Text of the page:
Ignore the "shoulds."  We are surrounded by pressures in life, most of which are well-meaning, but everyone needs to pave their own trail.

Don't burn bridges.  Especially in a small community.  (But if you insist on burning a few, just make sure you can swim across.)

People don't change.  (Cue the scene from "Bridesmaids" now...)  Maybe they will show different qualities, or adapt the habits of their significant others, or take on new hobbies, or start running and lose a bunch of weight, or discover things about themselves that were hidden from the world, or find that they're not happy after all, but everyone will ultimately remain the same PERSON deep down.  If someone is an arrogant ass hole, then they will probably ALWAYS be this way.  Or an abusive partner.  Or manipulative.  And if they are selfless and caring and dedicated, then they will probably remain this way.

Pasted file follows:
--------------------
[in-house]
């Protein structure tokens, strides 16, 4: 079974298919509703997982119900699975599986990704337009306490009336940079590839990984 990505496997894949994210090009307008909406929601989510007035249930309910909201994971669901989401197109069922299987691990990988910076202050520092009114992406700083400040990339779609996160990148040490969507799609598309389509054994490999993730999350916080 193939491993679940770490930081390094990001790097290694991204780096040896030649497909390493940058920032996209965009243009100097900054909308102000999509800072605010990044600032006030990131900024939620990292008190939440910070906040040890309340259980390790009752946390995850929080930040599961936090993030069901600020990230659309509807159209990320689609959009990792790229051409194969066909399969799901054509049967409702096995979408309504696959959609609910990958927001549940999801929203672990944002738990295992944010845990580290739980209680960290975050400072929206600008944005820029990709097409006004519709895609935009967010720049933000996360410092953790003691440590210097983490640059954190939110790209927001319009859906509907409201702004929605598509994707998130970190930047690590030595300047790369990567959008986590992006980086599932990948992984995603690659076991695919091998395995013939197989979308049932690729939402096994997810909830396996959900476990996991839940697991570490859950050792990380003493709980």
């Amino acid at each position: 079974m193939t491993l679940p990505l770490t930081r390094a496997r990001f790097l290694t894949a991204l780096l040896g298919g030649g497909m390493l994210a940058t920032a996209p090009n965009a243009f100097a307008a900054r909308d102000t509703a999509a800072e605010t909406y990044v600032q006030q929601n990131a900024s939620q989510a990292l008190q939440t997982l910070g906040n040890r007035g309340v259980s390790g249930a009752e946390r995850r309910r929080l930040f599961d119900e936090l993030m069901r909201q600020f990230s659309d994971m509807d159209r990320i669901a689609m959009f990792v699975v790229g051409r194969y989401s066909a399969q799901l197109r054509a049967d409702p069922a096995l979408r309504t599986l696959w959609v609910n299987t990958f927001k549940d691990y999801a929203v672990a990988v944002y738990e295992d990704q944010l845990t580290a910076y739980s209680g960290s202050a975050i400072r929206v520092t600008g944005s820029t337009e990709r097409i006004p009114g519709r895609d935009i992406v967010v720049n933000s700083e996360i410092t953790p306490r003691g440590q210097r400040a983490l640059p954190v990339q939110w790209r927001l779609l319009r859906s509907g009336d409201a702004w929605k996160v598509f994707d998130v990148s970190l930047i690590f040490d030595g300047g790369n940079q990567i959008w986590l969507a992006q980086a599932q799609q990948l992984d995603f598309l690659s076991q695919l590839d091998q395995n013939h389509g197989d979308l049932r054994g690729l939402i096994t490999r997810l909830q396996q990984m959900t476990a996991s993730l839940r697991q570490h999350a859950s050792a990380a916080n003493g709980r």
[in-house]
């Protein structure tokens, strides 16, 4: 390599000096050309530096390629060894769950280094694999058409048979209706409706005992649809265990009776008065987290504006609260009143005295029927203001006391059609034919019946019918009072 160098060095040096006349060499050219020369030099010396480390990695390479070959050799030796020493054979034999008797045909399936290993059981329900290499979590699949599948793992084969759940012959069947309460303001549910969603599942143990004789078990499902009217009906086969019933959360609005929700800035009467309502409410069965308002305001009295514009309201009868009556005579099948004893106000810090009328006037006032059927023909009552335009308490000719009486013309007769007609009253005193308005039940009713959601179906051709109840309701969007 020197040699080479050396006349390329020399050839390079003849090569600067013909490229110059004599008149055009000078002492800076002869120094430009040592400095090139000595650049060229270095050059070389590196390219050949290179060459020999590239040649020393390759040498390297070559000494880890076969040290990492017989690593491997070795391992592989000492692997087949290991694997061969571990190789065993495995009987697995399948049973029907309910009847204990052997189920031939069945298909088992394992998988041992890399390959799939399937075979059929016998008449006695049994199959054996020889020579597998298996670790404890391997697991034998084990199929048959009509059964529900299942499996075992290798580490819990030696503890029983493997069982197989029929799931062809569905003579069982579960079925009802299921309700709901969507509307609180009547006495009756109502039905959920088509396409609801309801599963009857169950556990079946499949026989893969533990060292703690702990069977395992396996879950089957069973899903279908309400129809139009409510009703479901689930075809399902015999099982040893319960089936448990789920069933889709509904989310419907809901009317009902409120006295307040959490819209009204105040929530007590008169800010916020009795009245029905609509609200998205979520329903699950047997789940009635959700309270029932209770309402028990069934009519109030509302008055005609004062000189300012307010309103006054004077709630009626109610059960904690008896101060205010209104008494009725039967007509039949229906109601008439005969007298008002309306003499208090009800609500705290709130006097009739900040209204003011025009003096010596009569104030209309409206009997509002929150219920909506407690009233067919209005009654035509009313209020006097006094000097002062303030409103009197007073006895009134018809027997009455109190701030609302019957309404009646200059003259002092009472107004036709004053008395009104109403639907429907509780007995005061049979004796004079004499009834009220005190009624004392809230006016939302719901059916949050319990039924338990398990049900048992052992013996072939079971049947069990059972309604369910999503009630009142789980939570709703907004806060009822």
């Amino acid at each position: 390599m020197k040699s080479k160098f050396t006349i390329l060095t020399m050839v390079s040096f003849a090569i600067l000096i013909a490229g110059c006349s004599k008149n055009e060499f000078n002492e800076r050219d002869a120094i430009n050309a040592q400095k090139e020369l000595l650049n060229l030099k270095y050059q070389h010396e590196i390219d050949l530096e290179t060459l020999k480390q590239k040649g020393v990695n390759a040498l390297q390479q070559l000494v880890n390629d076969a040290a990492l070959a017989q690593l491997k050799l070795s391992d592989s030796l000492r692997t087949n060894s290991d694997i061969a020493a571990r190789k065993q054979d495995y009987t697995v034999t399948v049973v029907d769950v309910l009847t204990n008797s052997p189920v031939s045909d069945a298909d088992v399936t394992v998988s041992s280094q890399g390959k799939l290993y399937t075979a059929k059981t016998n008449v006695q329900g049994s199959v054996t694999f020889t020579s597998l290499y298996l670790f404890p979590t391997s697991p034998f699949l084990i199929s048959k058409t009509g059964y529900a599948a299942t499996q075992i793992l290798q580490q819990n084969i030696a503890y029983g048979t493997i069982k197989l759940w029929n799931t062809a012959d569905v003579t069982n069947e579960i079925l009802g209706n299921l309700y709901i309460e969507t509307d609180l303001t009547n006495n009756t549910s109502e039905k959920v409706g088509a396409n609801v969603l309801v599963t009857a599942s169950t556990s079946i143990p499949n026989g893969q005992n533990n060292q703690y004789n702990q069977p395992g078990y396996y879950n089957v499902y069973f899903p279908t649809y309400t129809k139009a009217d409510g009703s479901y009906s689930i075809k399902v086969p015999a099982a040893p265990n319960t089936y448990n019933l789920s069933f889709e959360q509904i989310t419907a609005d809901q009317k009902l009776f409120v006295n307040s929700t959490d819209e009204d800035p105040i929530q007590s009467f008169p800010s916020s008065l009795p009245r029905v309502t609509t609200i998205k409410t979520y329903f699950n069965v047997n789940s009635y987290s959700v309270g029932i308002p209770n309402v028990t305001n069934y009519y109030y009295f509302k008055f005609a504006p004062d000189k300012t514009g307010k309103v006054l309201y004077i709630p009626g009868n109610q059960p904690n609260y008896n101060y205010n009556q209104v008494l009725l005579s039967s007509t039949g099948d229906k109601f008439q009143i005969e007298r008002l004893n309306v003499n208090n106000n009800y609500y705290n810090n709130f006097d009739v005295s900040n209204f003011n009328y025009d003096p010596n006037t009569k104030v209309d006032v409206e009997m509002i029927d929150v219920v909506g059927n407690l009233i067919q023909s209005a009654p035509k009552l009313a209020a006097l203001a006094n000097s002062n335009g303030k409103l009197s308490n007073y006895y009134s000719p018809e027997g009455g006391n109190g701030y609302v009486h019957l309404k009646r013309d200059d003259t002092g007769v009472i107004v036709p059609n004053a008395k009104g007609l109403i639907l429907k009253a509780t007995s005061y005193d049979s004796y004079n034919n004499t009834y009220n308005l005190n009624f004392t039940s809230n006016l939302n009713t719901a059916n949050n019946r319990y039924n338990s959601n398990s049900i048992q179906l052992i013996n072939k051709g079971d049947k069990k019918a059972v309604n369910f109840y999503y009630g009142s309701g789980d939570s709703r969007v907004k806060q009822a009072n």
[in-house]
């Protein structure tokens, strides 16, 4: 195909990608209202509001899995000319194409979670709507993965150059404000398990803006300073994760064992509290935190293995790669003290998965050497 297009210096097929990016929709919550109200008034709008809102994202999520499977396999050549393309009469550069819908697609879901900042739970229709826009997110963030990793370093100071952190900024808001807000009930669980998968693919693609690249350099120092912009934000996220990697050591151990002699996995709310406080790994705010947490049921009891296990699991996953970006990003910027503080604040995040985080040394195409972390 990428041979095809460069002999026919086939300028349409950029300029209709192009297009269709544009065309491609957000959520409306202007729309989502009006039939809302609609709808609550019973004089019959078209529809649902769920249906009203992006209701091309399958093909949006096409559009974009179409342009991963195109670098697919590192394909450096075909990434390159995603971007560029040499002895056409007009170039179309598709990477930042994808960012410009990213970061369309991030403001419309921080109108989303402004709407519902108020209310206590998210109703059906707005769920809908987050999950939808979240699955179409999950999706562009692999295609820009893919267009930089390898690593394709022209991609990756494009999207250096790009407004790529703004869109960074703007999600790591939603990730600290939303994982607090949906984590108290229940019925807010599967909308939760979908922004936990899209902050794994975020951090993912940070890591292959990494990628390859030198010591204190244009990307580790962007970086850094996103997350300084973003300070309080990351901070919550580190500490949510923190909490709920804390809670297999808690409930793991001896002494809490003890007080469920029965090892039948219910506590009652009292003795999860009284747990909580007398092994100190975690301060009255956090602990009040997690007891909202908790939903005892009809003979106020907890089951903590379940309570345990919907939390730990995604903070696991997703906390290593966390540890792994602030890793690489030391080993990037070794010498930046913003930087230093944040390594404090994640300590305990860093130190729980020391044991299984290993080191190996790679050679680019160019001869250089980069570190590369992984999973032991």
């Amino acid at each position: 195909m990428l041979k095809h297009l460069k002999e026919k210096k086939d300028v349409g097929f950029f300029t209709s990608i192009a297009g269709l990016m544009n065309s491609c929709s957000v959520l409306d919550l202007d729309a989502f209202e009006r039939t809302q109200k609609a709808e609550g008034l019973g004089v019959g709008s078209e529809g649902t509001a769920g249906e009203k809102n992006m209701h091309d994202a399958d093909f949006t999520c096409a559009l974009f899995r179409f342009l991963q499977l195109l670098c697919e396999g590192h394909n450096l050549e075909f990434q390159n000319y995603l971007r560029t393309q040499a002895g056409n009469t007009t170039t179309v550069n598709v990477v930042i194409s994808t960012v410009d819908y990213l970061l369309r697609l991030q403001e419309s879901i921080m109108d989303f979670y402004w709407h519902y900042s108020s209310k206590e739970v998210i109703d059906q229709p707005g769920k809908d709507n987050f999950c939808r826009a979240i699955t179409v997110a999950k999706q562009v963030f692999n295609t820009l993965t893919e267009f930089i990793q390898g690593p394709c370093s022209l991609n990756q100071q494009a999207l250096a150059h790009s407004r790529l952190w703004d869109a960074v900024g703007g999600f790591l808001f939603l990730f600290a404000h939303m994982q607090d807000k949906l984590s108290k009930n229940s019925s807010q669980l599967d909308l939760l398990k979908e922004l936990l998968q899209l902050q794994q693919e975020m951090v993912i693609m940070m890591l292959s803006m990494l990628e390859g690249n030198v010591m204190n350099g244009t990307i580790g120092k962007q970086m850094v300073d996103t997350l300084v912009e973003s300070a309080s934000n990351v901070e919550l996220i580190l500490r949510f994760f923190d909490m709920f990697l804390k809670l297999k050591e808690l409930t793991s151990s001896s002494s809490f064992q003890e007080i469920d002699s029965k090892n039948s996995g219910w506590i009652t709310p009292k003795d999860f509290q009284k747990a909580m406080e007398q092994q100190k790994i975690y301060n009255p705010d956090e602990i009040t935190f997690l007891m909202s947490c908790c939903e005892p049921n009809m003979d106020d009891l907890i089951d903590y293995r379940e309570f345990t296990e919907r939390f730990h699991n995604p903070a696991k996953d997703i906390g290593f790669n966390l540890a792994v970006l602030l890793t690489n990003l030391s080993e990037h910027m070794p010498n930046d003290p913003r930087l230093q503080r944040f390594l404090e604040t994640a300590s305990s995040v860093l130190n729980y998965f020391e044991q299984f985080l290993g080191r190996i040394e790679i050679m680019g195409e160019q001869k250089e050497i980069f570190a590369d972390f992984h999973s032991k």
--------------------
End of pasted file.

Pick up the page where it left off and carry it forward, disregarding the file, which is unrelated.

Don't get fat.  I have a lot of friends in their 30s and 40s and 50s who can't lose weight.  Their metabolism caught up.  They're tired.  What's my weight loss advice?  Don't get fat in the first place.  It's much easier to maintain a healthy body weight than try to lose weight later.

Physical perseverance in athletic activities will translate into work ethic and determination in personal goals and achievements.

Work to live, not the other way around.  I don't think a dream job exists.  If I had gone to med school, or become an engineer, or a lawyer, I would be in the same place: a lot of really rewarding and fun days, with a few frustrating ones too.  But work is not my life.  I am lucky to have a job, and a salary, and a retirement plan, so that I have the resources to do what I really want to do.